When Xilinx did their first demonstrations of 28 Gbps transceivers about a year ago, we got some quiet but urgent chatter through our editorial sensor array from “persons not authorized to speak to the press.” “Xilinx is CHEATING!” they said. “Those 28 Gbps transceivers they’re demonstrating are not 28nm technology. They’re based on 40nm technology!” The assumption was that since Xilinx was in the middle of rolling out their 28nm FPGAs families, any demonstration of 40nm transceivers was a sham. It meant Xilinx hadn’t yet conquered the (assumed) requirement to make 28 Gbps transceivers work with 28nm HPL process technology. The whisperers hadn’t yet connected the dots between Xilinx’s silicon interposer work and their demonstration of capabilities fabricated on different semiconductor processes.
Mixing and matching chunks of silicon made from different processes seems to offer all kinds of potential benefits. No longer will we have to make a huge compromise by selecting just one semiconductor process technology and then trying to design every part of a complex SoC with that same process. We can optimize our process selections for each part of our design – analog, digital, memory, programmable fabric, processor cores, multiple power/performance levels… the possibilities seem almost endless. The potential benefits seem huge. On the other hand, there are those rumors that TSMC will provide only ONE process technology at the upcoming 20nm node. That kind of news might rain on our parade a bit.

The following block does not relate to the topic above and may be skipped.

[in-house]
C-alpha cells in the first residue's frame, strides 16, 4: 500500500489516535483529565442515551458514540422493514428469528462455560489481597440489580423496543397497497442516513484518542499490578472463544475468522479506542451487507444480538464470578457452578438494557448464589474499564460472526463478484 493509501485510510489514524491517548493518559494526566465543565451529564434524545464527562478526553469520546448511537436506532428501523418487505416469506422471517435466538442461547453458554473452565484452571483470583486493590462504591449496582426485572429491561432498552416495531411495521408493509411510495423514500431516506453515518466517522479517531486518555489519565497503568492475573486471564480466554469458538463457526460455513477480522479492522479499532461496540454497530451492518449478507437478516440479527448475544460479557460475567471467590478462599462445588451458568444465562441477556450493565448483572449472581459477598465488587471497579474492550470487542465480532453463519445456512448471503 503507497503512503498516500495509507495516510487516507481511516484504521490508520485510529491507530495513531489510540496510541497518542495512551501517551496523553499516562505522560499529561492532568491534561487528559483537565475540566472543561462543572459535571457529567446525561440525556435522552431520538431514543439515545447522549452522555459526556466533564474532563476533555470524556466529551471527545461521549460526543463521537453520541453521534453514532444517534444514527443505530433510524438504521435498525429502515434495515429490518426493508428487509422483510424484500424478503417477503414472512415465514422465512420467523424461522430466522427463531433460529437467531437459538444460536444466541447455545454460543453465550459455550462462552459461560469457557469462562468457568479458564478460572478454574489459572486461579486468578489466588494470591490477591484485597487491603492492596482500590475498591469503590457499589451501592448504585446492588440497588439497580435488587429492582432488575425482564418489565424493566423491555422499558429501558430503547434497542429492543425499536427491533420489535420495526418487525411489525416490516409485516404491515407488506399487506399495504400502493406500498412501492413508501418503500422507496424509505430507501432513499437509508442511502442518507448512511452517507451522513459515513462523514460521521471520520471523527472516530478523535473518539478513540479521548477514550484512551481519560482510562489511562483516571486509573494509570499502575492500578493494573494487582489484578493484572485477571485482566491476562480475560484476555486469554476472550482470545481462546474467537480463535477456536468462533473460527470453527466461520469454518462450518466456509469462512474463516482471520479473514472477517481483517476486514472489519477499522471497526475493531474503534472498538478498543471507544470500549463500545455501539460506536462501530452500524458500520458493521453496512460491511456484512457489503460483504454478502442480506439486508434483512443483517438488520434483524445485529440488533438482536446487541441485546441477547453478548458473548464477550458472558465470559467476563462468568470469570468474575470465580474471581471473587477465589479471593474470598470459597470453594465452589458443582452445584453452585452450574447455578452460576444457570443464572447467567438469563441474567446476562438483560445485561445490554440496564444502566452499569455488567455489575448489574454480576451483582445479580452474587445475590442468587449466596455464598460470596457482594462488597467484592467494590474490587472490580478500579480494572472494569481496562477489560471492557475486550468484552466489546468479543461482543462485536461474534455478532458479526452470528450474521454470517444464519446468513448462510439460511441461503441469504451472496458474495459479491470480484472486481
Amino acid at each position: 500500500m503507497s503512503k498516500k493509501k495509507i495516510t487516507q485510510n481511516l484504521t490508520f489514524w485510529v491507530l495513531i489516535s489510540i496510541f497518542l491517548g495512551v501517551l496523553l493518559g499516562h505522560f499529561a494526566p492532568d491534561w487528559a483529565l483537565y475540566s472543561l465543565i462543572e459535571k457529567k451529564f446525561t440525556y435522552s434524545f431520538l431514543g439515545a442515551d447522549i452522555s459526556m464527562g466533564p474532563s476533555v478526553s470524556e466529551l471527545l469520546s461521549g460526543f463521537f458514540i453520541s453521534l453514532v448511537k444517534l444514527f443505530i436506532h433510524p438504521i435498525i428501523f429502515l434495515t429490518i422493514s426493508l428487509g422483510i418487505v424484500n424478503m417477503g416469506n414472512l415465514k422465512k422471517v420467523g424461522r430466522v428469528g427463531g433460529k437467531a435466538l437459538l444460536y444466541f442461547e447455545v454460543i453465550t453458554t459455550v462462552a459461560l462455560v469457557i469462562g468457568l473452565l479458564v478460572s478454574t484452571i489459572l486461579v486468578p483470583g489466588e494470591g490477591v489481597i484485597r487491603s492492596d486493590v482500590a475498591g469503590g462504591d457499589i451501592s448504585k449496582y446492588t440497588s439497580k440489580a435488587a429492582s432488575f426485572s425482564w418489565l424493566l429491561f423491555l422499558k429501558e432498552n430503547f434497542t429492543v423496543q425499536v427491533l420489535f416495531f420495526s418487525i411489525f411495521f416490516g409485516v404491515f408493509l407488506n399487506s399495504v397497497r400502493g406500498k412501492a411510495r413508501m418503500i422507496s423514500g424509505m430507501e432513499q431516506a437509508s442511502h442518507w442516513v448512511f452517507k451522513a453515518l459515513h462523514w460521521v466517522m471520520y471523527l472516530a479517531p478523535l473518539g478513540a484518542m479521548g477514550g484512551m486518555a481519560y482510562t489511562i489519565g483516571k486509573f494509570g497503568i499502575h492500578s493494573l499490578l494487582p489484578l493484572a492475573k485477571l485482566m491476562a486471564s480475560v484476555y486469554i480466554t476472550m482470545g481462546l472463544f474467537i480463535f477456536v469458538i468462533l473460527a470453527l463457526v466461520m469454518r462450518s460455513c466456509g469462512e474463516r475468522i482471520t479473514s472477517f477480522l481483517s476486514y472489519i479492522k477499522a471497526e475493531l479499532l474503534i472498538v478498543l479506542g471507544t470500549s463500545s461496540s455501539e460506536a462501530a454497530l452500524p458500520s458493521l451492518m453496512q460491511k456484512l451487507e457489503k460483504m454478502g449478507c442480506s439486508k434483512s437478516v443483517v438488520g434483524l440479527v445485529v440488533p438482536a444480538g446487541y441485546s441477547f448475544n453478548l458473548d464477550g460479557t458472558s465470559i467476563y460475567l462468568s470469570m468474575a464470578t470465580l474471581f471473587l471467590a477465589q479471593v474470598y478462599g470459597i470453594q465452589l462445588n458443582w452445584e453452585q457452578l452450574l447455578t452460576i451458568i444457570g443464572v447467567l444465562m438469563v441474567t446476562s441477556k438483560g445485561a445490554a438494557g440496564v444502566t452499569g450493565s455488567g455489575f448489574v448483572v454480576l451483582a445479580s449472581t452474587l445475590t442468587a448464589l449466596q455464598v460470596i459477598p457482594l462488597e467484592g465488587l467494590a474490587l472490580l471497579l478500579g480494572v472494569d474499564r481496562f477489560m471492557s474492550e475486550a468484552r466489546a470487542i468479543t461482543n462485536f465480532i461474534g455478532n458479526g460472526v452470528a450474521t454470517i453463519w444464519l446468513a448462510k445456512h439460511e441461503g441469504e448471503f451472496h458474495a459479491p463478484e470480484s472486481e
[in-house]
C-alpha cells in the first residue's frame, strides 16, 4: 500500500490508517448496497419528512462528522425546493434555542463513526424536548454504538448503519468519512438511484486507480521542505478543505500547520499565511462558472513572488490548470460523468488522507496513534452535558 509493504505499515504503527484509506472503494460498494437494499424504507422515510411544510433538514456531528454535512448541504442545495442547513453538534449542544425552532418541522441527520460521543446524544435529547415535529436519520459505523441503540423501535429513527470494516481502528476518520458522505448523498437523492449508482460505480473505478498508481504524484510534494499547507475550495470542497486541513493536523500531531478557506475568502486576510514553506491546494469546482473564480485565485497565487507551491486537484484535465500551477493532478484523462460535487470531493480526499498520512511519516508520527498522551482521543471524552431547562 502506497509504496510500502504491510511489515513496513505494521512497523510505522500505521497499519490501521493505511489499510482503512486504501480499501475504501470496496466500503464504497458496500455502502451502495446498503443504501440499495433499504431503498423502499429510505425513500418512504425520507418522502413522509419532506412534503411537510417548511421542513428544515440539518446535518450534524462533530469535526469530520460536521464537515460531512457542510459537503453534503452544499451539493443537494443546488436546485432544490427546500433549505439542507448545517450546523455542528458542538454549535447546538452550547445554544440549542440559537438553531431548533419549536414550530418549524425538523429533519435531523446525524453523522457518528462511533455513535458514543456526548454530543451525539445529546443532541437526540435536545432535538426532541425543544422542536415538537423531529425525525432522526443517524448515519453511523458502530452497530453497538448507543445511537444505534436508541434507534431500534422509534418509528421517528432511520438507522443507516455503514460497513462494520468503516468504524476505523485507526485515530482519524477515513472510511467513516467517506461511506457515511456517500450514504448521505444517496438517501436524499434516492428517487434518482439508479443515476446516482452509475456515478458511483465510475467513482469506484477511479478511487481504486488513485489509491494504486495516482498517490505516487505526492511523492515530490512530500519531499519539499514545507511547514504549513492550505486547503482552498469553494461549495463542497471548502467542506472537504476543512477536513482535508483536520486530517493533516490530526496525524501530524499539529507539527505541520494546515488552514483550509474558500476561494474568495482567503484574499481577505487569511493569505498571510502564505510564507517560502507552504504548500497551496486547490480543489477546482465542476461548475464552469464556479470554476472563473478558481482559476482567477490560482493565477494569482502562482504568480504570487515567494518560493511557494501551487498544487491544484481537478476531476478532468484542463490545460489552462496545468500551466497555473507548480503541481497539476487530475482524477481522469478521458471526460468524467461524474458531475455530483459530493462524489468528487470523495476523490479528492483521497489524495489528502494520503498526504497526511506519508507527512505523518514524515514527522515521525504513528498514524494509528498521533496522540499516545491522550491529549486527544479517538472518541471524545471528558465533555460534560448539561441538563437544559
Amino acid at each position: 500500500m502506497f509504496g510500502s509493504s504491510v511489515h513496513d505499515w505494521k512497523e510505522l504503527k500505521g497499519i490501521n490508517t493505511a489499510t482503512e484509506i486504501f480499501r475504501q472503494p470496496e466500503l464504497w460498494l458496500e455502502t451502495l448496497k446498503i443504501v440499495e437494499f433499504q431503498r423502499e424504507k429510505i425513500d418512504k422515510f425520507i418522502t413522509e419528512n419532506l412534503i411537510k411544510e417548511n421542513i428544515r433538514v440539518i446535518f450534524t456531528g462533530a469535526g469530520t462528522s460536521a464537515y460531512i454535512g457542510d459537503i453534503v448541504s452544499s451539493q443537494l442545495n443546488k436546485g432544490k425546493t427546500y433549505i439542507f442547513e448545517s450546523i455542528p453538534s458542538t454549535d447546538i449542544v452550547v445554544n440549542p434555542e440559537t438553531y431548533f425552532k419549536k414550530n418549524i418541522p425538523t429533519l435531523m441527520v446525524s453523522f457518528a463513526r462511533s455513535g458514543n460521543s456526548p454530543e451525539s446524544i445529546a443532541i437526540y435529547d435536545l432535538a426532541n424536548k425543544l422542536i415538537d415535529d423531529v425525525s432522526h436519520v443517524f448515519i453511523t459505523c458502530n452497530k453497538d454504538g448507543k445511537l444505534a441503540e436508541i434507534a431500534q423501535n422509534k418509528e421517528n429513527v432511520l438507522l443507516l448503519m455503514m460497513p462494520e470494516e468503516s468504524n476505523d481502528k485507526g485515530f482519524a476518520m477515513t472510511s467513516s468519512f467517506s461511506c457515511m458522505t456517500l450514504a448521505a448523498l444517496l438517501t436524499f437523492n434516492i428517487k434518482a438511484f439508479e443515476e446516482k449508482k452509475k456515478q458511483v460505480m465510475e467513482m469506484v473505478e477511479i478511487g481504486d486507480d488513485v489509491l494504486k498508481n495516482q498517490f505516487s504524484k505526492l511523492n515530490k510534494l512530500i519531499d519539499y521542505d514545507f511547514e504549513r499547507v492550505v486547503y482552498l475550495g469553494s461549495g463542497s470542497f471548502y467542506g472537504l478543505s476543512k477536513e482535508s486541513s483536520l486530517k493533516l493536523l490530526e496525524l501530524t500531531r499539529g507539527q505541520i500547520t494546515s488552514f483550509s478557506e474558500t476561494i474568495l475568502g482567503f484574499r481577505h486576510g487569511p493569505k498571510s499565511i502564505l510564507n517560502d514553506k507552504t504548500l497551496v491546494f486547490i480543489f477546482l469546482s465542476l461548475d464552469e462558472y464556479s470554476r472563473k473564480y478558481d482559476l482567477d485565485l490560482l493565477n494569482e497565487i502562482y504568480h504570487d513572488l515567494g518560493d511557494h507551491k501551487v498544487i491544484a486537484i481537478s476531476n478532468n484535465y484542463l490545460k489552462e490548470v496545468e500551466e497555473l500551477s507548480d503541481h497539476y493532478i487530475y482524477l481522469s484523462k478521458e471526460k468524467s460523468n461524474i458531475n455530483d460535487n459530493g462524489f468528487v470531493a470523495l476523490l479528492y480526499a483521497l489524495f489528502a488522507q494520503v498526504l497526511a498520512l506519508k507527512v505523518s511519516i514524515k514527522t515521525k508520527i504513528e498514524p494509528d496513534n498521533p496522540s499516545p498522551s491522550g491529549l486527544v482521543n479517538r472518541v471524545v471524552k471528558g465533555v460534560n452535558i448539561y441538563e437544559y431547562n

For now, what Xilinx is able to do with this technology is impressive. Xilinx’s Virtex-7 HT family boasts up to sixteen 28 Gbps and seventy-two 13.1 Gbps transceivers. Using the HPL process technology allows Xilinx to produce more LUT fabric with less power leakage, and separating the SerDes into separate dies on the interposer also gives a nice bonus of isolation between the LUT fabric and the transceiver section, reducing noise significantly. Xilinx has sorted out how to mate these transceivers nicely with the new CFP2 optical modules to create some really compelling single-chip solutions for ultra-high bandwidth (nx100G and 400G) line-card applications.
If you’re not designing one of those applications (or something very much like them), you don’t want one of these devices. Frankly, they are out of your price range, and you can do what you need to with much less expensive devices. However, if you’re among the few who are trying to reach these frightening data speeds, this is currently the only game in town. For the rest of us, it is exciting just to see that silicon interposer technology is being shipped in commercial products – with the knowledge that someday (if not soon) similar technologies will be bringing big benefits to the systems we’re designing.